Prosper Targets Retail Investors Anew After Big Buyers Pull Back

  • Firm aims to have a third of loans funded by small investors
  • Company has overhauled an online platform used by those buyers

Prosper Marketplace Inc. plans to lean harder on small investors to fund consumer debts it arranges online, reemphasizing the company’s roots as a “peer-to-peer” lender so it’s not too reliant on Wall Street money.

Prosper hopes retail investors will fund about a third of loans by the end of this year, Ron Suber, the San Francisco-based firm’s president, said in a phone interview late Tuesday. That’s up from just under 10 percent at the end of 2015 and 20 percent in recent months, he said.

As a part of the push, Prosper relaunched an online platform for retail investors in recent days to improve the experience for loan buyers. New features include a redesigned automatic investment tool and a dashboard to see portfolio performance.

“We have been working for more than a year to do more with retail,” Suber said. “This is the first time you’re able to see the investment.”

The effort shows, in part, how Prosper aims to weather an industrywide slowdown in funding. Some big investors have pulled back from buying online consumer debts this year and demanded higher returns amid questions about loan performance. That’s pushed firms including Prosper to work with banks to help line up big purchasers. The ventures also raised interest rates to bolster returns for buyers.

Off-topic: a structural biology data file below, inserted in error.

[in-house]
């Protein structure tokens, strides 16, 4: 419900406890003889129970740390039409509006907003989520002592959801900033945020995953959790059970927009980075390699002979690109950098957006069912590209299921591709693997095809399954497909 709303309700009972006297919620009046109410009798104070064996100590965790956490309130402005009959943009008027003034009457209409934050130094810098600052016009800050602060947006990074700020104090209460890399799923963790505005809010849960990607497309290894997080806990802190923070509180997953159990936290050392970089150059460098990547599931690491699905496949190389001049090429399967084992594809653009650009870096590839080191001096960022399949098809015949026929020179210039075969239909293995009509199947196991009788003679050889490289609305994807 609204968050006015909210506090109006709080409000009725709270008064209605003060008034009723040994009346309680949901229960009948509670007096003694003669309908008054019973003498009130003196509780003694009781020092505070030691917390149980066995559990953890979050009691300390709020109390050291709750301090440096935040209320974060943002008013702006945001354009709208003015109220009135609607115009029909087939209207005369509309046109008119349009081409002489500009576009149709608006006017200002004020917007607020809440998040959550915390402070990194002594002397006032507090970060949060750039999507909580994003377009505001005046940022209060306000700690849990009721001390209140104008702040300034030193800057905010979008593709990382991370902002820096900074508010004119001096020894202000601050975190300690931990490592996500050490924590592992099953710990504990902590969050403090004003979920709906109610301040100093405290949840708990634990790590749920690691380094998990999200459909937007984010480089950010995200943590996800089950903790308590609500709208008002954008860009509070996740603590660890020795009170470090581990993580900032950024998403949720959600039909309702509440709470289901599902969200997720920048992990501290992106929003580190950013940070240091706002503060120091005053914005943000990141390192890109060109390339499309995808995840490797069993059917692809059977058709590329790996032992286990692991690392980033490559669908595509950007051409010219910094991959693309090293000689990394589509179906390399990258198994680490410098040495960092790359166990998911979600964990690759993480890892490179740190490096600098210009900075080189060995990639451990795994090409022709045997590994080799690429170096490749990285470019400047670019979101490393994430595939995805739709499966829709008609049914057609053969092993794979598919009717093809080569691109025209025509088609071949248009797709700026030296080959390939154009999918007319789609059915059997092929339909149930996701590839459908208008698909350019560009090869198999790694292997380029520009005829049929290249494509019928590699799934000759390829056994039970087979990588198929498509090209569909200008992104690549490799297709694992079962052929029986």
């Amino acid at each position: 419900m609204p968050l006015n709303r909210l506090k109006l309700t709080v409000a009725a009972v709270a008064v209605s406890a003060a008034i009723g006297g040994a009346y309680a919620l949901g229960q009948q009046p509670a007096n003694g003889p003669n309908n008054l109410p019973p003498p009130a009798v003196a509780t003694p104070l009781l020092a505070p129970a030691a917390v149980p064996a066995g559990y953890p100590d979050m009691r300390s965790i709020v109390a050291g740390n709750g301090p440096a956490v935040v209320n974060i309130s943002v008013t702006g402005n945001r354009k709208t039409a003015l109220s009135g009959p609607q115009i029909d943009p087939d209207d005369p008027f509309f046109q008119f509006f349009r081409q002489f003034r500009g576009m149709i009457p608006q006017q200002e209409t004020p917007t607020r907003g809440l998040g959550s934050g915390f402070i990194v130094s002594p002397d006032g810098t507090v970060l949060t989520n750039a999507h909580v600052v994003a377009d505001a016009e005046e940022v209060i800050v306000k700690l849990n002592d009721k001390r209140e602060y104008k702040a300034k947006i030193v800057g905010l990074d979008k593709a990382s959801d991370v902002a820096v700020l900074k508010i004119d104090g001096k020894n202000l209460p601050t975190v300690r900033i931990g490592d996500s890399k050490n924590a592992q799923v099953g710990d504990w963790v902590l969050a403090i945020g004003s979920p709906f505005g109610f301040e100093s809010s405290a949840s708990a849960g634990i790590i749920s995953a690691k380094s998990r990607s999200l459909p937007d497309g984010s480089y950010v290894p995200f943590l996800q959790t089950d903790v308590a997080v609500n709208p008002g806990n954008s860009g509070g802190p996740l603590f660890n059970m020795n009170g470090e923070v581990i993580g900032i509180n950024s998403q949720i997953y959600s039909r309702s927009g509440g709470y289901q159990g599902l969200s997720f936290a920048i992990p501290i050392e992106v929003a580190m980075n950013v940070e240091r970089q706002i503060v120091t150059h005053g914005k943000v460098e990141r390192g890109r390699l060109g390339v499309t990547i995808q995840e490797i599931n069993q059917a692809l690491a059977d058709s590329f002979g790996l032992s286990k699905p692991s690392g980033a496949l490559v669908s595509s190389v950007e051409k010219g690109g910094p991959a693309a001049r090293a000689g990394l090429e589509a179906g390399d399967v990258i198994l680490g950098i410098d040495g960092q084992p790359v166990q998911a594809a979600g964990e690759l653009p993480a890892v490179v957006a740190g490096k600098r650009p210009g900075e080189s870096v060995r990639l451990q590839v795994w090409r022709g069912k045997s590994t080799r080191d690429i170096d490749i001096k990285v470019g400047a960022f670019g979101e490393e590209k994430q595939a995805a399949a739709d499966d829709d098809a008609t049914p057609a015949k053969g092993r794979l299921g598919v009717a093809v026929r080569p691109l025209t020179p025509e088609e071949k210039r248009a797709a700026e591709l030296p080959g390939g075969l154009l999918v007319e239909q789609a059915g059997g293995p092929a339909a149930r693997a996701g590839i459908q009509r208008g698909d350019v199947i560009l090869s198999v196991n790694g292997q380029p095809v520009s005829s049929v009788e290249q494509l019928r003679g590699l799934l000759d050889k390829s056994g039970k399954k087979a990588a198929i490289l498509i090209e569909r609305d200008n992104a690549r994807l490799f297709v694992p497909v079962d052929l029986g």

‘Marketplace’ Moniker

Pressure on the industry mounted in May after the surprise resignation of Renaud Laplanche, the founder of Prosper’s biggest competitor, LendingClub Corp. An internal review found some loans were misdated and that Laplanche, 45, failed to properly disclose a personal investment. Since then, more large investors have delayed or curtailed loan purchases.

Retail money has gained as a percentage of Prosper’s funding this year as those buyers showed more interest and as some large firms pulled back, Suber said. Still, the company has long intended to cultivate more small investors through a number of channels, including through mutual funds that buy the debt, he said.

When Prosper started a decade ago, individuals were the primary loan buyers, and it was commonly referred to as a peer-to-peer lender. Eventually, money from big investors and institutions poured in, fueling rapid growth and prompting platforms such as Prosper to recast themselves as “marketplace lenders.”

But the company hasn’t forgotten how to work with small investors, Suber said.

“It’s not a new thing for Prosper to have retail,” he said. “We’ve had retail since the day we opened.”

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